Expanding Highways: A Great “Green” Project

The Washington Post has an article today about some people trying to get Obama to spend stimulus money on "green-collar jobs," defined in the article as new wind grids, solar farms, or clean-water projects, as opposed to traditional highway funding. I think this is a bad idea.

Congestion is a huge pollutant. Our nation's highways are more congested than ever, and when cars are stuck in traffic they idle and pollute. Furthermore, congestion wastes drivers' time.

Carpool lanes are designed to provide an incentive to share rides and limit congestion. However, these lanes often add to total congestion and pollution by forcing four lanes' worth of traffic into three.

An excellent solution to the congestion problem would be to raise the price of gasoline. When gas reached $4.50 this summer, driving was down, people were taking less trips and driving/buying smaller cars. This is perhaps the best possible time to implement higher gasoline taxes: gas prices are at their lowest since 2002, we have an extremely popular incoming president, and many states face urgent budget crises. For the near future this solution remains politically untenable, even if we make it budget-neutral by rebating the tax to our poorest citizens, or using it to pay for mass transit.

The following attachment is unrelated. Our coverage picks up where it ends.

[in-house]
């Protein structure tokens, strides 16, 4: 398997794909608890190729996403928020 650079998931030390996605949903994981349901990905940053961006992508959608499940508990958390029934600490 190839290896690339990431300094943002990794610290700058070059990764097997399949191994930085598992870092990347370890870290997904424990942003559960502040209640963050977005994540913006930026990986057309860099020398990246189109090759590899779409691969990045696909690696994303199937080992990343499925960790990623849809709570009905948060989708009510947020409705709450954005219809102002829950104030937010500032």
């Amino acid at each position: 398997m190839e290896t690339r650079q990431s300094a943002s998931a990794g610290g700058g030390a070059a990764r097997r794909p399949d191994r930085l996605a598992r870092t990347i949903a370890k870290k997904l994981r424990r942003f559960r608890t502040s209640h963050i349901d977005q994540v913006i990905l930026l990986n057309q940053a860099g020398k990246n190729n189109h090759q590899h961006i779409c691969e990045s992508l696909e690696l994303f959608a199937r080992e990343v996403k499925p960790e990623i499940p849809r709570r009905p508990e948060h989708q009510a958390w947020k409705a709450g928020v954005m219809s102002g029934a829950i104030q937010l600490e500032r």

Building more lanes on our highways would ease congestion, reduce pollution, save people time, and create new construction jobs. Roads are also the cheapest form of transportation to build, when you measure cost per passenger mile traveled, and thus will provide the most benefit for the stimulus dollar. Solar and wind energy are becoming cheaper, but are not cost-competitive yet, and will add to our total energy supply.

Cars are the dominant form of transportation in our society and will be for some time. Mass transit is well-meaning but limited to a small share of the population, outside of urban areas. Currently our nation's roads aren't wide enough for the amount of cars on the road.

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